Normally family photos brush over the tough stuff. Yet, Katrin Koenning’s ongoing series, Near, propels the intimacy of a family album into the corners of love, death and inconsequential moments. Koenning’s sharing of this trove and the trust within the scenes mark these images as exquisite.
Vincent Ganivet binds basic cinderblocks together in incredible arcs and twists. Using straps and wedges of wood, Ganivet intervenes with their clunky geometry to make startling and imposing structures.
Zhang Xiao’s photographs are steeped in the physicality of our interaction with the world. The people in his photos fluidly and intuitively react to situations and Xiao is similarly synched in as he reflexively shoots.
Carpentry meets a parrot meets bondage in Michael Meneghetti’s Rainbow Vixen. In a performance of fallible heroism, he strenuously clambers and shamelessly sprawls his feathered way through the dust, heat and tie-dyed crowds of the Rainbow Serpent Festival. With this act of stamina, concepts of masculinity and theatricality are stirred and shaken.
The cover of Louis Porter’s latest photographic book, Bad Driving, shows a road marker lying limply against the asphalt, in prostration for the bad driving that put it there. Fairground bumper cars have a satirical slant, as does this collection of dents and scrapes. With the click of Porter’s camera, a mangled sign take a bow and a fence curls up in defeat, as the flaws of crap drivers find sculptural expression.
Gaping red paint mouths of taxidermied animals glimmer in the dim light of an old office building gone wrong. The small bowlegged man who unlocked the museum joins me and motions to stroke furs hanging from the low ceiling. Between touching pelts, I look at dusty dioramas as he makes dramatic rifle shooting gestures at […]
There is both pride and humiliation in many acts, from doing the splits to posing for a passport photo. Unable to objectively see ourselves, we are reliant on our naive confidence to ‘bring it’. Yvonne Todd’s latest series, Seahorsel, continues to twist and trample the contradiction to ‘act natural’. With Seahorsel, Todd’s highly inspectable large format photographs bring a disarming clarity to acts like prancing with seaweed.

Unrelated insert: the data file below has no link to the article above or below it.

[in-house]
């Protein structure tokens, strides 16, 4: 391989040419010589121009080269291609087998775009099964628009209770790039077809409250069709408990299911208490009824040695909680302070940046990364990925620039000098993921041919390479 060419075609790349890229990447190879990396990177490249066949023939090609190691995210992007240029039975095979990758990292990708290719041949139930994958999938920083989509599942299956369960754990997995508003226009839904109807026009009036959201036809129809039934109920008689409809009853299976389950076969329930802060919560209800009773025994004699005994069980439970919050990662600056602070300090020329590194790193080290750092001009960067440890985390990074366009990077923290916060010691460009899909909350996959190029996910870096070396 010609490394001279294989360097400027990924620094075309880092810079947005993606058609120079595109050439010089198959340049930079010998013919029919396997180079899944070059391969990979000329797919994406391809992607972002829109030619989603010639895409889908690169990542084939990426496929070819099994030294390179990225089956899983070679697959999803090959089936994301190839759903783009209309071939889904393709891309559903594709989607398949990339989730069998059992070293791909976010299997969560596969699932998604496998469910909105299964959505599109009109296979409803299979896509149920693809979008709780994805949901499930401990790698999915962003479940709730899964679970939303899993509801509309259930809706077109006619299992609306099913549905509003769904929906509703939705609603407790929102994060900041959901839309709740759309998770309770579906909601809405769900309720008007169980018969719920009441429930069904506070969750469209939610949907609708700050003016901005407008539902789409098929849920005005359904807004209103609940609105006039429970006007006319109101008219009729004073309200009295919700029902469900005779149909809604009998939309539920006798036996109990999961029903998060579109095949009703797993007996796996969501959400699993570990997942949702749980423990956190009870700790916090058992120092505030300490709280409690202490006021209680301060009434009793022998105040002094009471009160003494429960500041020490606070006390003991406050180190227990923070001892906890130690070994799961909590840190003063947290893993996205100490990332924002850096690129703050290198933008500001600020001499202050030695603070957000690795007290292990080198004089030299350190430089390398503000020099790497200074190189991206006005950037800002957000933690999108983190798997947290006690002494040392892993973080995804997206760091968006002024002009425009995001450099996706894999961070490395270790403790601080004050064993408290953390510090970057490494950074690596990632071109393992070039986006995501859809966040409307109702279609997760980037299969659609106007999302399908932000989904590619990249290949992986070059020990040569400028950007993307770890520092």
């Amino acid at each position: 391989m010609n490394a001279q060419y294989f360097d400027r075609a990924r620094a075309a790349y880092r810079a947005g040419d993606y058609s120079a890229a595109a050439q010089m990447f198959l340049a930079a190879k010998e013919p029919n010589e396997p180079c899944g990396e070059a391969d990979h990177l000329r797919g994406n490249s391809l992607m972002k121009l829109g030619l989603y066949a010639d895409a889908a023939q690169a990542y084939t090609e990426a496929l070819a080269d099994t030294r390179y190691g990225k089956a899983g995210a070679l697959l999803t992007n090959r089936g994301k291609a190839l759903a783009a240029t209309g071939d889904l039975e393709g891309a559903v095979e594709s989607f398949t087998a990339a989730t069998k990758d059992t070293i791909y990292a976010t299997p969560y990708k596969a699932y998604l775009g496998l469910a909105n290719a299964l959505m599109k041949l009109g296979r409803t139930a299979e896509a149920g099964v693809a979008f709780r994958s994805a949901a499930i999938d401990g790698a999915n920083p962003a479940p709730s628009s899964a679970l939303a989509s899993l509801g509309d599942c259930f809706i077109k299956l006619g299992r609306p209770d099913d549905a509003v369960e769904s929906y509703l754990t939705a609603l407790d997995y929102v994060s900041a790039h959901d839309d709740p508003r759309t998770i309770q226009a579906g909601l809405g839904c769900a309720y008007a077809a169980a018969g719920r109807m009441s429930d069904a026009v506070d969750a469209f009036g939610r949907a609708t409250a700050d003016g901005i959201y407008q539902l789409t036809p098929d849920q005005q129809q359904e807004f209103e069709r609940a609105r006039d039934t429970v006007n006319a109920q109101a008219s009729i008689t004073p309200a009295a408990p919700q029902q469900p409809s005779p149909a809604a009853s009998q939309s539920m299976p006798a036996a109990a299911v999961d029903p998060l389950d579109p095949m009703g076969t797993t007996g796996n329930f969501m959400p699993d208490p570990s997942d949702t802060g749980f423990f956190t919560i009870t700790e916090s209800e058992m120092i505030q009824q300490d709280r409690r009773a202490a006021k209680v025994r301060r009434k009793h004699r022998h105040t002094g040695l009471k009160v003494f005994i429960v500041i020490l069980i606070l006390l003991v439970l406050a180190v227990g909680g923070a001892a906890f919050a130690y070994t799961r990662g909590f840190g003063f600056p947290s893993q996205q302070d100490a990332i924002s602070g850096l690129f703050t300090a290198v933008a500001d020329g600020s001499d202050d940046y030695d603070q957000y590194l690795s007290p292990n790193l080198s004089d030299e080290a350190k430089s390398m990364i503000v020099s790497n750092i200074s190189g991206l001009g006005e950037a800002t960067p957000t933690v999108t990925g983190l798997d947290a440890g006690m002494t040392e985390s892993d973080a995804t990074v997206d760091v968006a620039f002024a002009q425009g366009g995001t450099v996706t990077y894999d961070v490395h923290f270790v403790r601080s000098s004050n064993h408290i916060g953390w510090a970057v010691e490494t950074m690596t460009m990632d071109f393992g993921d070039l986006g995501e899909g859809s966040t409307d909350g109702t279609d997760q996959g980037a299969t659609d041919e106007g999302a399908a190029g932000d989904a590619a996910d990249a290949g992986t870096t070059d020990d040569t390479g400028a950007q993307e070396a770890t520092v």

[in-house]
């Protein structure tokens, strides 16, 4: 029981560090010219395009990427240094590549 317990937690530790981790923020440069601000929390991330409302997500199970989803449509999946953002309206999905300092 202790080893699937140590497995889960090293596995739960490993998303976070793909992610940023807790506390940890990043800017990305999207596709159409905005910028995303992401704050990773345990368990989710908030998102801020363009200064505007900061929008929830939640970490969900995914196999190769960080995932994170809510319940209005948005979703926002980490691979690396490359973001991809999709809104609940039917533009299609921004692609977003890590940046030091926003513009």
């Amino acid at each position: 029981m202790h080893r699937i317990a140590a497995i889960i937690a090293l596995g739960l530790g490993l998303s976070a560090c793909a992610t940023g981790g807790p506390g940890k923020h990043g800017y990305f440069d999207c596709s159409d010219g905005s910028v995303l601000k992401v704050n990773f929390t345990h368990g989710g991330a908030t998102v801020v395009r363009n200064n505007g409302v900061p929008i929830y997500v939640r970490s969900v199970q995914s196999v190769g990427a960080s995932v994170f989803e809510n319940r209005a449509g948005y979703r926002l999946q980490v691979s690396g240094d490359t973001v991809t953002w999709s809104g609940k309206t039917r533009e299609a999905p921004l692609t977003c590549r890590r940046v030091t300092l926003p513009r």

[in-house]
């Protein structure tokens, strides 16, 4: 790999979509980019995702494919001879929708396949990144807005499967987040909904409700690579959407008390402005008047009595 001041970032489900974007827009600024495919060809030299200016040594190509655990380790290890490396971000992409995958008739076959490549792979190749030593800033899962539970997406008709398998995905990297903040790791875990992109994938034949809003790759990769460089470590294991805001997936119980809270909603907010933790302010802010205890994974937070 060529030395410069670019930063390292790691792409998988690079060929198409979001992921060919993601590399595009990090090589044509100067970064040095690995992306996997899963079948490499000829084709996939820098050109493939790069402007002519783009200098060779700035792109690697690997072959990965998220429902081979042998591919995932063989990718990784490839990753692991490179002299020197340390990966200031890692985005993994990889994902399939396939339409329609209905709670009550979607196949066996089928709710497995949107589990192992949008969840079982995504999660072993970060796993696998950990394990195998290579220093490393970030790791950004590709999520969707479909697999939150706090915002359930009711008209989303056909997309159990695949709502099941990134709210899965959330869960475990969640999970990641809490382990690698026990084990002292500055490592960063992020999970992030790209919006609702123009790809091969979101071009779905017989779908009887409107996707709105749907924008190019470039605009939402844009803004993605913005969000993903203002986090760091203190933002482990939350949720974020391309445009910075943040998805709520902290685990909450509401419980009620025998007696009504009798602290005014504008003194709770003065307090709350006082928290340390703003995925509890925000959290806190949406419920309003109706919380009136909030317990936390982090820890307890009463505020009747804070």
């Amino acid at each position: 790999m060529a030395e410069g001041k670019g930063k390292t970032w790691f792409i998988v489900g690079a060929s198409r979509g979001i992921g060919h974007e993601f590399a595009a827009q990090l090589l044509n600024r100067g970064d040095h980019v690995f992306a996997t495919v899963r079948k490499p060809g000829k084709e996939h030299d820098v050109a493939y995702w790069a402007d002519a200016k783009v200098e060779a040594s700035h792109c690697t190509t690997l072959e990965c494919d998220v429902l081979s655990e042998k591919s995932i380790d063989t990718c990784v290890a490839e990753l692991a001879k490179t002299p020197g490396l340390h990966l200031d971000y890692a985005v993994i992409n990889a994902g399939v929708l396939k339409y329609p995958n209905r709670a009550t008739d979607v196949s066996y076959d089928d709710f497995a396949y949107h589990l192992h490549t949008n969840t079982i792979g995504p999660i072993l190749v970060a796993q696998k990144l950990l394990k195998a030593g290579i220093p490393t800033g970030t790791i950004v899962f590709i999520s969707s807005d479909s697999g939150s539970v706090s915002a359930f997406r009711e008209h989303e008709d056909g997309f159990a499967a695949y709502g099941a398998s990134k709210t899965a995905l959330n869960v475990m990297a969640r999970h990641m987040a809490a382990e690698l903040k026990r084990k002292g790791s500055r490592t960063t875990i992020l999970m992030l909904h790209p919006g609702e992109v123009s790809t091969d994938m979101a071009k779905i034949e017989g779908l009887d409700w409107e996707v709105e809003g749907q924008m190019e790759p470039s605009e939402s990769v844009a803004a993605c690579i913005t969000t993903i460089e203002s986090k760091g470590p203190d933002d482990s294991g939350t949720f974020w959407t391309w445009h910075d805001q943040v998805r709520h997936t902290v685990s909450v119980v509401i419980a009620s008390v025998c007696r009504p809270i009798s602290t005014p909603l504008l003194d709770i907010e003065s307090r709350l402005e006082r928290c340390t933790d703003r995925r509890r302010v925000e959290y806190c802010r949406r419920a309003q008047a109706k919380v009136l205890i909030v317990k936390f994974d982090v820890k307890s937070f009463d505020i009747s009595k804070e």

Editing Excerpt Magazine Issue 2 was like taking an eccentric tour around the world. We set out to see how different people respond to the same image and an amazing array of photos followed. These images are bound together in this special issue, designed by Excerpt’s brilliant Creative Director, Laura Gulbin. Issue 2 is online, free and out now.
Lee Walton looks low-key as he empties 27 cans of shaving cream into fluffy, collapsible mounds of foam around his normal looking neighborhood. The white foam seductively expands creating temporary landmarks along a two-mile radius from his home. A flimsier version of stone cairns, a more poetic gesture than scratching ‘I was here’. Walton makes […]
Most of the things we worry about don’t happen, it’s the things you aren’t expecting that turn up and smack you in the face. Benjamin Dewey is working on those with his Things Could Be Worse series. His illustrations sway between flip effronteries and epic messes, preparing us for troubled times when monsters stampede the village.